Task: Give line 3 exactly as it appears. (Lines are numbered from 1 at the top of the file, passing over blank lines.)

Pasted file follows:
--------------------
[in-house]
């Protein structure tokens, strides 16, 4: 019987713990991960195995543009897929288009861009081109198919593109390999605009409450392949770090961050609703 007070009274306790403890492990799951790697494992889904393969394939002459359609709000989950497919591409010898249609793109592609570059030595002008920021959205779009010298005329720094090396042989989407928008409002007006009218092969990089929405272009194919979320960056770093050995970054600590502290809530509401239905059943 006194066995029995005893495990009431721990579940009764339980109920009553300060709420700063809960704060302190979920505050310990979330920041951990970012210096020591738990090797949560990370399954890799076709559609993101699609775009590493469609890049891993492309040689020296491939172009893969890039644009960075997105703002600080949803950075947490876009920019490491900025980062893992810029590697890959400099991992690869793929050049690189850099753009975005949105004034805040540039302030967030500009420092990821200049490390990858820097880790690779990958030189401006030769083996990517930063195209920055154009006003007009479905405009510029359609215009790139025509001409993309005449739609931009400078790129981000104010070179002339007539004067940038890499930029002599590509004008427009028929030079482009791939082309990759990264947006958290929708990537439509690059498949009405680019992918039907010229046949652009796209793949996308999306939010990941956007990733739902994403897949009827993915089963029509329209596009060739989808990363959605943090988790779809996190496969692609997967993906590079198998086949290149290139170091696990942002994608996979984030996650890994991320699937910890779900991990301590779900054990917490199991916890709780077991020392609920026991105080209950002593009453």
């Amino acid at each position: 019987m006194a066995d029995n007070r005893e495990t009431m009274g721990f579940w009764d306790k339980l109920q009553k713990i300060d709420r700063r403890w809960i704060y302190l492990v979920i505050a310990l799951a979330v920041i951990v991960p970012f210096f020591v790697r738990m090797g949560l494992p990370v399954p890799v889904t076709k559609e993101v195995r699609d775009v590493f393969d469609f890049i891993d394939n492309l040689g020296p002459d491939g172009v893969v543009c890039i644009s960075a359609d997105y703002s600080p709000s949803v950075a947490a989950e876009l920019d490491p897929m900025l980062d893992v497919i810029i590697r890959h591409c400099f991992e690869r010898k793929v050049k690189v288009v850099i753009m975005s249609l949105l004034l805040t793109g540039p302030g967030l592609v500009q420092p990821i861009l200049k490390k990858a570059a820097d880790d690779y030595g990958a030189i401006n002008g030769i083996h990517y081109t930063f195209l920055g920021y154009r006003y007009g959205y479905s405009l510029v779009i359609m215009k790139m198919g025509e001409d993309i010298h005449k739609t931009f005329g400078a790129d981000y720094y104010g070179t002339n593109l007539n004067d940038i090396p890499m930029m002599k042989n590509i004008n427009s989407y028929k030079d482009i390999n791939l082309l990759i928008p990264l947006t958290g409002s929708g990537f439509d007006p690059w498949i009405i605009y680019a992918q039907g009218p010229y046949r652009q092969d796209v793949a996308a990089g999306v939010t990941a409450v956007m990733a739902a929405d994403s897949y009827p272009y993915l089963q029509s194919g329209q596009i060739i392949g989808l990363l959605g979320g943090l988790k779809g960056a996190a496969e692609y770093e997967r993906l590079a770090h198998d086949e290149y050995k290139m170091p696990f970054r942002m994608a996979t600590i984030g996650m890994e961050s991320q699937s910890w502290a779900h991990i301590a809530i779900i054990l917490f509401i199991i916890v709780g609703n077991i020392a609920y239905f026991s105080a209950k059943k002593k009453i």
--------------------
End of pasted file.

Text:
């Amino acid at each position: 019987m006194a066995d029995n007070r005893e495990t009431m009274g721990f579940w009764d306790k339980l109920q009553k713990i300060d709420r700063r403890w809960i704060y302190l492990v979920i505050a310990l799951a979330v920041i951990v991960p970012f210096f020591v790697r738990m090797g949560l494992p990370v399954p890799v889904t076709k559609e993101v195995r699609d775009v590493f393969d469609f890049i891993d394939n492309l040689g020296p002459d491939g172009v893969v543009c890039i644009s960075a359609d997105y703002s600080p709000s949803v950075a947490a989950e876009l920019d490491p897929m900025l980062d893992v497919i810029i590697r890959h591409c400099f991992e690869r010898k793929v050049k690189v288009v850099i753009m975005s249609l949105l004034l805040t793109g540039p302030g967030l592609v500009q420092p990821i861009l200049k490390k990858a570059a820097d880790d690779y030595g990958a030189i401006n002008g030769i083996h990517y081109t930063f195209l920055g920021y154009r006003y007009g959205y479905s405009l510029v779009i359609m215009k790139m198919g025509e001409d993309i010298h005449k739609t931009f005329g400078a790129d981000y720094y104010g070179t002339n593109l007539n004067d940038i090396p890499m930029m002599k042989n590509i004008n427009s989407y028929k030079d482009i390999n791939l082309l990759i928008p990264l947006t958290g409002s929708g990537f439509d007006p690059w498949i009405i605009y680019a992918q039907g009218p010229y046949r652009q092969d796209v793949a996308a990089g999306v939010t990941a409450v956007m990733a739902a929405d994403s897949y009827p272009y993915l089963q029509s194919g329209q596009i060739i392949g989808l990363l959605g979320g943090l988790k779809g960056a996190a496969e692609y770093e997967r993906l590079a770090h198998d086949e290149y050995k290139m170091p696990f970054r942002m994608a996979t600590i984030g996650m890994e961050s991320q699937s910890w502290a779900h991990i301590a809530i779900i054990l917490f509401i199991i916890v709780g609703n077991i020392a609920y239905f026991s105080a209950k059943k002593k009453i």